Right-wing Austrian firebrand Joerg Haider has emerged with a vengeance in the wake of Israel’s war with Hezbollah, calling Vienna’s top Jewish leader a “Zionist provocateur” and demanding the ouster of Israel’s ambassador. Commentators agree that Israel’s monthlong war with the Lebanese terrorist group emboldened the extreme-right segment of Austrian society that Haider represents, which is willing to use any pretext to fuel anti-Jewish sentiment.
Though a cease-fire took effect in the Middle East this week, the public mood in Austria, as in much of Western Europe, was decidedly against Israel’s military action in Lebanon because of the death toll of Lebanese civilians.
Austrians also were outraged by the killing of an Austrian peacekeeper when Israel bombed a United Nations observation post last month.
Despite the war’s end, both issues are likely to figure in right-wing parties’ populist rhetoric ahead of Oct. 1 national elections, as right-wingers want Austria and the European Union to take a more critical position toward Israel.
In addition, the war cast Austria’s small Jewish community of 10,000 as stand-ins for Israel, making local Jews a target for those who condemn Israel’s treatment not only of the Lebanese but also the Palestinians.
Thus the war is likely to have some long-term consequences for Austrian attitudes toward Israel, and even for Jews living in the country.
“People are very critical of Israel,” said Markus Bernath, foreign politics editor of Der Standard, one of Austria’s biggest dailies. “They don’t understand why this huge-scale war started.”
Ariel Muzicant, chairman of the Jewish community of Vienna, where nearly all of the country’s 10,000 Jews live, steadfastly and stridently supported Israeli policy in the media.
His defense of Israel not only earned him the antipathy of his usual foes, but also raised eyebrows among a small contingent of Jews who questioned the morality of Israel’s action and its possibility of success.
Muzicant recently told the Wiener Zeitung newspaper that “anti-Semites” were using the “tragedy in the Middle East” to accuse Israel of war crimes, and that these same people viewed the surrender of the Nazis as the start of Allied “occupation.”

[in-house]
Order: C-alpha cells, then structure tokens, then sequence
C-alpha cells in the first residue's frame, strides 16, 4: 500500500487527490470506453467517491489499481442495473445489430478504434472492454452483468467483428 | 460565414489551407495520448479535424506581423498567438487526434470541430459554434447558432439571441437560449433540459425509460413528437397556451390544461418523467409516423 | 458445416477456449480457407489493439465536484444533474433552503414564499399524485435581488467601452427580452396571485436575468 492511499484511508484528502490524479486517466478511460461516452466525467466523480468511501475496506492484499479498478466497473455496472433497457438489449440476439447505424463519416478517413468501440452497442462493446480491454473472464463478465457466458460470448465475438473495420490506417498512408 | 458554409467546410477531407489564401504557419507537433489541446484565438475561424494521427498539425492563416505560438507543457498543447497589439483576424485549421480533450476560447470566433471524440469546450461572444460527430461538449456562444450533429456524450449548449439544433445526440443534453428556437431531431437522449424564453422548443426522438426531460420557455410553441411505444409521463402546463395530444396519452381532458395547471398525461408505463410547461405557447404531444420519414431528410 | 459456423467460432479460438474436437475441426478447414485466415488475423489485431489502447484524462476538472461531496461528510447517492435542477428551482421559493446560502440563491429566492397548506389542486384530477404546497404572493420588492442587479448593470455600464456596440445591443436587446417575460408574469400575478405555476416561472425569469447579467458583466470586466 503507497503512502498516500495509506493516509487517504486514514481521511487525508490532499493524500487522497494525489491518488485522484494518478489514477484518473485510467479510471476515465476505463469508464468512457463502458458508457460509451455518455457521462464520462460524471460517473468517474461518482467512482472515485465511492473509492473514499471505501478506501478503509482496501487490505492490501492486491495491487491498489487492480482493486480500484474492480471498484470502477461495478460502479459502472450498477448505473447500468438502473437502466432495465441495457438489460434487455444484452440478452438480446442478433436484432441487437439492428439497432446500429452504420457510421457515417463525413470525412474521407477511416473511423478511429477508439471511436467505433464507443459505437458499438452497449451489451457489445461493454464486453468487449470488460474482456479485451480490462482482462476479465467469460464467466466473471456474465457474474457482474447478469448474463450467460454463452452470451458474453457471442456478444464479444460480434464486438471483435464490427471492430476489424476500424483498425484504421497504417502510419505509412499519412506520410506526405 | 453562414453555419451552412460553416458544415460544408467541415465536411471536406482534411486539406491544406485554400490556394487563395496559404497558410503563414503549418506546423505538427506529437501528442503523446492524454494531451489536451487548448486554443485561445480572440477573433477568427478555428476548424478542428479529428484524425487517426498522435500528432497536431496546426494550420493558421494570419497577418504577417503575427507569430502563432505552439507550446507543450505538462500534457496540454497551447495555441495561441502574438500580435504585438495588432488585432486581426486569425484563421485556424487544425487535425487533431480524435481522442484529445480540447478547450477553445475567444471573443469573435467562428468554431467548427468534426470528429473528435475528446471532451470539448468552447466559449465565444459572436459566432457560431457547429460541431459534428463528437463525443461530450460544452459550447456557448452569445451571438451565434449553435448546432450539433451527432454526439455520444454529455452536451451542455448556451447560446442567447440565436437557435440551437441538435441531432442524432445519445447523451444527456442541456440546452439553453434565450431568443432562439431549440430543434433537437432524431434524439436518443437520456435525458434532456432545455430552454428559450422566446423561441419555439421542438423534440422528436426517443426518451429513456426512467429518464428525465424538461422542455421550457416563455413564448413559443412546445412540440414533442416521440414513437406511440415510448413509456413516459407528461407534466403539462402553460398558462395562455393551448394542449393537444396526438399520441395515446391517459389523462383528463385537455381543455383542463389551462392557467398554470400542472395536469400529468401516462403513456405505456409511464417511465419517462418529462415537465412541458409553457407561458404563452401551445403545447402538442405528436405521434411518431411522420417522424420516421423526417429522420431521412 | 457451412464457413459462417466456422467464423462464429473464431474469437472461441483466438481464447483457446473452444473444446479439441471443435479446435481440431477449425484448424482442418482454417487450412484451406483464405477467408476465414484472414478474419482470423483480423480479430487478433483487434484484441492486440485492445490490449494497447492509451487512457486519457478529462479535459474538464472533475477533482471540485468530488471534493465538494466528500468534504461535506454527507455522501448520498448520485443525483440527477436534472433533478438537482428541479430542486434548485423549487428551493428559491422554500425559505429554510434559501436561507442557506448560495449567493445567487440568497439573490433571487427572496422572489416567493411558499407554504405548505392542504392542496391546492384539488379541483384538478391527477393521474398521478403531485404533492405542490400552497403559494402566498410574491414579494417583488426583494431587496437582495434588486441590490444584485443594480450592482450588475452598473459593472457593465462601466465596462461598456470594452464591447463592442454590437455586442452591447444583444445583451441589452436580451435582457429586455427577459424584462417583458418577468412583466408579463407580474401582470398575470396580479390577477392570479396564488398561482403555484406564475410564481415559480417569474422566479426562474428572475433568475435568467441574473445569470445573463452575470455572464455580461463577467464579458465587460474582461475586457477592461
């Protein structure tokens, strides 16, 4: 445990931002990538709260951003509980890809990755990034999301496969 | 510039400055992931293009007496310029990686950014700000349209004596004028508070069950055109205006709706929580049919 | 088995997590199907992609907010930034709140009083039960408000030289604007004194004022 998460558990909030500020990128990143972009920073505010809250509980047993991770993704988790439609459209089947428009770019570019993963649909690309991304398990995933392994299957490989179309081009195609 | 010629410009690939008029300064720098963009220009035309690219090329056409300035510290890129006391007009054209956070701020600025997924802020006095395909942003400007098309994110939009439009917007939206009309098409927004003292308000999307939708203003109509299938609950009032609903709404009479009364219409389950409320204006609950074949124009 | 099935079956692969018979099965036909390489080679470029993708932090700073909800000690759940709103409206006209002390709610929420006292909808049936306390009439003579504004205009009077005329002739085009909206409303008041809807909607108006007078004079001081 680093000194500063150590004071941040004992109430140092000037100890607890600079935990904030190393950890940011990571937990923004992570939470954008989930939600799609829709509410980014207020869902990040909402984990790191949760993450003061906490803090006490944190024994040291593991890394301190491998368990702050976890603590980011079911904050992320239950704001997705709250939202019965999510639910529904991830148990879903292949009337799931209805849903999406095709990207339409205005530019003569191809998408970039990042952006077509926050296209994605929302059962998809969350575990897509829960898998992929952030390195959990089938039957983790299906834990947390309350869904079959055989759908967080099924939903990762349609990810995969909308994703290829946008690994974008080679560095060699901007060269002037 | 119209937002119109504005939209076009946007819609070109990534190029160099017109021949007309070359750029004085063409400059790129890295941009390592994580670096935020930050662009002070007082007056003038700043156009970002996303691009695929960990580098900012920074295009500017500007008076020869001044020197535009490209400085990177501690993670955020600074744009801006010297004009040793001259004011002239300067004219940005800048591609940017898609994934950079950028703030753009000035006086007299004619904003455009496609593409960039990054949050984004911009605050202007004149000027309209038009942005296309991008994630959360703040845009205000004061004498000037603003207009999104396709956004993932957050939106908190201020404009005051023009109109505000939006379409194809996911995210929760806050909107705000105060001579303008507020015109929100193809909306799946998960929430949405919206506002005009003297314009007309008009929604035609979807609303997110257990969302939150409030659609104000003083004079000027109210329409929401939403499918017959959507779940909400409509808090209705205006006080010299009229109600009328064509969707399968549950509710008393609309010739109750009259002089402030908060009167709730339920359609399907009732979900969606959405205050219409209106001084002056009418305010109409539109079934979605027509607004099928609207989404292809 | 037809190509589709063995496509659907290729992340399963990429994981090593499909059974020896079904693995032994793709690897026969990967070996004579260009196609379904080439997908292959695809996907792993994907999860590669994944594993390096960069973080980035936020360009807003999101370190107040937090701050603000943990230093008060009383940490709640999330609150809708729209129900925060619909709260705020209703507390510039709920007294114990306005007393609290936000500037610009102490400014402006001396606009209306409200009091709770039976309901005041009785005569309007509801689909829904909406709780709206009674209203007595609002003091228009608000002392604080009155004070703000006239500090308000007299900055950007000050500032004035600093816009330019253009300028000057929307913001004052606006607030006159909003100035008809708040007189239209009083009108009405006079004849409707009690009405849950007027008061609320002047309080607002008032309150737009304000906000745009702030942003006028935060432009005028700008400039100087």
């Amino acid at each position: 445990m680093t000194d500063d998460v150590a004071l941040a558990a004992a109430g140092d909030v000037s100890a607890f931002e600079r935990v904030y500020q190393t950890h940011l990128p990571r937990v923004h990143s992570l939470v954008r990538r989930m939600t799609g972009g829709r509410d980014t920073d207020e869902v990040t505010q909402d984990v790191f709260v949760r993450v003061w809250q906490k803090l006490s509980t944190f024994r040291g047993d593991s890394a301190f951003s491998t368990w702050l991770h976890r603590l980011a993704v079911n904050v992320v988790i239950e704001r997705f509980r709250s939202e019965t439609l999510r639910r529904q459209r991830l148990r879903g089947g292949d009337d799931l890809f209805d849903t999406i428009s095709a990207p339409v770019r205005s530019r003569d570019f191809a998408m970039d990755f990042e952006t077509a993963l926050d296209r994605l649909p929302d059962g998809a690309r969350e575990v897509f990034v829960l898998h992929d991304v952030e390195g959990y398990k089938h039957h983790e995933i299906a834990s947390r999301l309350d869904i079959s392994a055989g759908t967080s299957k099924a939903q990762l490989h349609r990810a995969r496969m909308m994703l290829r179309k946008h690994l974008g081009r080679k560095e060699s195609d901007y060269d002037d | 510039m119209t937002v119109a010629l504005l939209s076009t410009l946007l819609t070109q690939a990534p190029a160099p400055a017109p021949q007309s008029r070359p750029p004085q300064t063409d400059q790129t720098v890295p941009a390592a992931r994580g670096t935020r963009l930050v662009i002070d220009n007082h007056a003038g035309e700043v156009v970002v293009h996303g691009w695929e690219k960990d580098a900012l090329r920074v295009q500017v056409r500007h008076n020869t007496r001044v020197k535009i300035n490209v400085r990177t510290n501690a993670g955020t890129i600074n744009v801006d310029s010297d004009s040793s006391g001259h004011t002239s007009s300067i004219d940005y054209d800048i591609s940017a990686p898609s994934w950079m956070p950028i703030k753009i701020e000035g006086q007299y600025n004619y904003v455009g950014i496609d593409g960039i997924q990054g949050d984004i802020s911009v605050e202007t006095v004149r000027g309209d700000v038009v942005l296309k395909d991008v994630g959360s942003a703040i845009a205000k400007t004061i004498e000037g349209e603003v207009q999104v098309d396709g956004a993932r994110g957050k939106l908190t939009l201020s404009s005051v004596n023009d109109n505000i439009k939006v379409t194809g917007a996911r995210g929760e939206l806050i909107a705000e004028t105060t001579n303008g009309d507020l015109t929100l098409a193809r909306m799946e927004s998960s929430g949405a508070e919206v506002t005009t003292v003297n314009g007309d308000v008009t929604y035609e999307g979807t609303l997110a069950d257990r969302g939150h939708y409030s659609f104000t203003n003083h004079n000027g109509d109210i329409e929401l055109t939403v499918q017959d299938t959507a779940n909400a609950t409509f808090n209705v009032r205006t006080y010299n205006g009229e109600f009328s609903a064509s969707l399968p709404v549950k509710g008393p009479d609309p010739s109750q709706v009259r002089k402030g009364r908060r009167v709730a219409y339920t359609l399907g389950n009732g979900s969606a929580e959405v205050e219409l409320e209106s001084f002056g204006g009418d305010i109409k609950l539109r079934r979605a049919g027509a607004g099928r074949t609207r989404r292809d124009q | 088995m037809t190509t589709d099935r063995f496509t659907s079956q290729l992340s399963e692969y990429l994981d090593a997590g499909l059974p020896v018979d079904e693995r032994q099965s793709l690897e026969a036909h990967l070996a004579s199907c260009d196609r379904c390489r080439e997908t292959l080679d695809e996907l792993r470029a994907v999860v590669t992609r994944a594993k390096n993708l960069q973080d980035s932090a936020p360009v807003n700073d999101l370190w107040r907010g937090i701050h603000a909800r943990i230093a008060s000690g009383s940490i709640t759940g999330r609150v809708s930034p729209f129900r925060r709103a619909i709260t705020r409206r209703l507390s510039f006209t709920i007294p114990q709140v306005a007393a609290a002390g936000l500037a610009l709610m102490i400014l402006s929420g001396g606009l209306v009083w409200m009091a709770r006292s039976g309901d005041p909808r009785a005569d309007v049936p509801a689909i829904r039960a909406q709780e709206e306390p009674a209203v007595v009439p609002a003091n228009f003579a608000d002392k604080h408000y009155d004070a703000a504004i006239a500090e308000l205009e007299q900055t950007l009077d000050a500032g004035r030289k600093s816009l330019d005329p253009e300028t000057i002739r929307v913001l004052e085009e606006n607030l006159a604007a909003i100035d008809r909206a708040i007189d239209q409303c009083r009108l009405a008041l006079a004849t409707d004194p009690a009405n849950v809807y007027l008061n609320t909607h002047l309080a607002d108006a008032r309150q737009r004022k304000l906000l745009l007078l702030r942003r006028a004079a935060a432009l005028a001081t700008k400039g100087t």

The comments were a clear dig at Haider, governor of Corinthia province and head of the Alliance for the Future of Austria.
Haider shot back that Muzicant was among the “Zionist provocateurs in the West who defend the murder of dozens of children and hundreds of civilians,” adding that the “warmongers in Israel” should be put on trial.
A member of Haider’s party in the province of Styria earlier condemned Muzicant for not apologizing to Austria after the U.N. soldier was killed.
Haider’s tirade was seen as pre-election populism ahead of October’s election, as his party is polling at only 3 percent.
Haider’s former and more popular group, the extreme-right Freedom Party, is in the government, and its head also has called for the ouster of the Israeli ambassador. Andreas Molzer, a Freedom Party member in the European Parliament, began hanging the Palestinian flag outside his home in Vienna after the Israel-Hezbollah battle began.
But do these politicians have sway over the general public?
Based on current polls, Muzicant estimated that 75 percent of Austrians opposed Israel’s alleged “over-reaction” in Lebanon, but only 5 percent to 7 percent support the extreme-right parties.
Israel’s ambassador to Austria, Dan Ashbel, said Austria was no different than any other E.U. state in that “reaction is dictated on the premise that all conflicts must be solved in negotiations and talks. This is why the European public and European politicians have little understanding of armed conflicts, whether they are in Sri Lanka or Israel.”
Doron Rabinovici, a well-known Viennese writer, said Austrian media’s portrayal of Israel as the aggressor had helped to fuel “latent anti-Semitism, which is a widespread public phenomenon. There is this sentiment, ‘The Jews are not better than the Nazis were.’ “
The Archive of the Jewish Telegraphic Agency includes articles published from 1923 to 2008. Archive stories reflect the journalistic standards and practices of the time they were published.